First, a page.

And no, I am not advocating that you keep your crock pot going endlessly, but I tell the story because it shows the history of Stew and how our ancestors managed to feed their families with some ease without all of the modern day appliances. The concept of stews as a filling and nourishing meals still works today and with our modern appliances, it can be almost effortless.

Stews allow you to use cheaper cuts of meats, favorite vegetables and adding in new ones that perhaps are less familiar.  Things that often are not to a person’s liking can be quite complimentary in a stew.  Thus stews can be packed with a variety of nutrition and flavor.

There are all kinds of recipes for stews that can be found on the internet….but the bottom line is start with meat, a lot of veggies, maybe tomatoes, a splash of wine (red for beef and lamb, white for chicken, pork or fish) add enough water to almost cover and cook. Slow cook until the meat is tender. They can be made on the stove top, in the oven, or in a crock pot…the key is slow cooking.

In my opinion, onions go in about every thing and most assuredly stews. Onions are very affordable and I use them liberally.  Carrots too flesh out stews very well.  But so do other things like cabbage, green beans, peas, or mushrooms. Or what about a rutabaga, at less than a dollar a pound they go nicely with stews.   Or things like greens.  They are inexpensive and a few collards or kale in stew adds flavor without tasting like greens.

Then there are things like Saturday Stew, which is a combination of any leftovers. Maybe adding in a few fresh ingredients.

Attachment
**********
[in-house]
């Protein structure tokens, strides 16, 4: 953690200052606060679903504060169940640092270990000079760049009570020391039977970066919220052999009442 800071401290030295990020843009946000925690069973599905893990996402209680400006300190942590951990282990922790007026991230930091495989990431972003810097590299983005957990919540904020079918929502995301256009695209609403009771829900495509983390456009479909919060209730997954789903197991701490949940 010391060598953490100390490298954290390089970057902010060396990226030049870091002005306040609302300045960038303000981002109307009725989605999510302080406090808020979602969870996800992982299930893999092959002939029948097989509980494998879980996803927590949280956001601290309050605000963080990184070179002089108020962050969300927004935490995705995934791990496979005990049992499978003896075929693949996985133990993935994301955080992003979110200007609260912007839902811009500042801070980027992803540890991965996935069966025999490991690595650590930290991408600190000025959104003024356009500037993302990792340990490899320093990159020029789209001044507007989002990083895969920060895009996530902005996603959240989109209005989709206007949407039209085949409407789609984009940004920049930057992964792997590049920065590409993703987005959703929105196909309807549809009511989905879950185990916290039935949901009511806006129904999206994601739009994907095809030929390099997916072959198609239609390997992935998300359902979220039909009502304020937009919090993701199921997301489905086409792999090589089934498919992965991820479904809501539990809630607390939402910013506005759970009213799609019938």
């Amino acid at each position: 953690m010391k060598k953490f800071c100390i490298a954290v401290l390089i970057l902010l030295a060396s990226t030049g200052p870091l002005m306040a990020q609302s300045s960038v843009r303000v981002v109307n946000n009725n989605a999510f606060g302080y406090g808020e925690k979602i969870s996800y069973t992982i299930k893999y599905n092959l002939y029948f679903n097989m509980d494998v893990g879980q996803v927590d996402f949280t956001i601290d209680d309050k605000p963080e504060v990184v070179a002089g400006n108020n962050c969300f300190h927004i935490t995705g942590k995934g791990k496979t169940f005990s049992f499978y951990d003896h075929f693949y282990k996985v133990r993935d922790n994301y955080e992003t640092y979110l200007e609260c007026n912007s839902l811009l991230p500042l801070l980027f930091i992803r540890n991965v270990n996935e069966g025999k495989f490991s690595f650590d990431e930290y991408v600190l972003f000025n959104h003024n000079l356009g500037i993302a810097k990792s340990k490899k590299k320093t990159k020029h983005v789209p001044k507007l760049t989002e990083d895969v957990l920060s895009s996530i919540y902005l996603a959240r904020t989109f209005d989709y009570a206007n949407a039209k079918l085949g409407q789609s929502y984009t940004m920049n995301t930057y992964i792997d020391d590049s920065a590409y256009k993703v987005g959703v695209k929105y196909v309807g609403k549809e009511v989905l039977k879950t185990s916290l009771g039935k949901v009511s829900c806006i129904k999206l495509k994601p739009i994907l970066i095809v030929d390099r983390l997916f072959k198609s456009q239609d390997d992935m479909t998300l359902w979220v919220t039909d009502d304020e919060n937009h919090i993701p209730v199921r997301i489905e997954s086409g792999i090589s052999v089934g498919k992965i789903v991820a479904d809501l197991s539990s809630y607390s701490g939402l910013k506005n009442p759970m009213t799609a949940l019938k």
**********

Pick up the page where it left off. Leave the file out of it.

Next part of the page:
The thing is that stews are dense in variety but also they have the broth from the meat and veggies so they are quite filling when served with an  approved bread, cut raw veggies, or even boiled or pickled eggs.

One of the things that I did for my family was buy soup plates.  This way I can set an elegant table with a simple meal. Stews are best served in a bowl and these flat soup plates make stew feel less like a “bowl of soup” and more like a meal.

Also stews can be made up in advance and frozen for later. What a great way to always have a meal on hand!!


Posted by on April 29, 2013 in Uncategorized


Chopped Liver (Pate)



Liver is one of those things that most people either love or hate. I have one daughter that likes it prepared as chopped liver better than any other way. Most chopped liver recipes call for chicken liver and that is very good. But today, I made it with grass fed beef liver.

First I fried the liver in a good amount of coconut oil, browning it on both sides and cooking it until it was completely done but not overdone. (Putting a lid on the frying pan to let it steam a bit.)

I then removed it from the skillet and added in a couple of onions and fried them up in the juices in the skillet. Cooking them until they were tender. The more traditional recipes will tell you to boil the liver, but I personally do not see that it makes any difference in the taste, if anything, I think gently frying it improves the flavor.

I tossed all of this into the food processor and ground it up until it was smooth. I added in yogurt to moisten it up a bit. But on another day, I might add butter, beef or chicken fat, or even more coconut oil. Then I sprinkled in salt and pepper to taste, a couple cloves or garlic and ground it up a bit more.

It is simple and fast to make. Like most everything I make, there are ways to vary the original recipe. I have made it with raw sweet onions ground into it. I have put boiled eggs in it. I have not tried it with avocado but thinking I might next time.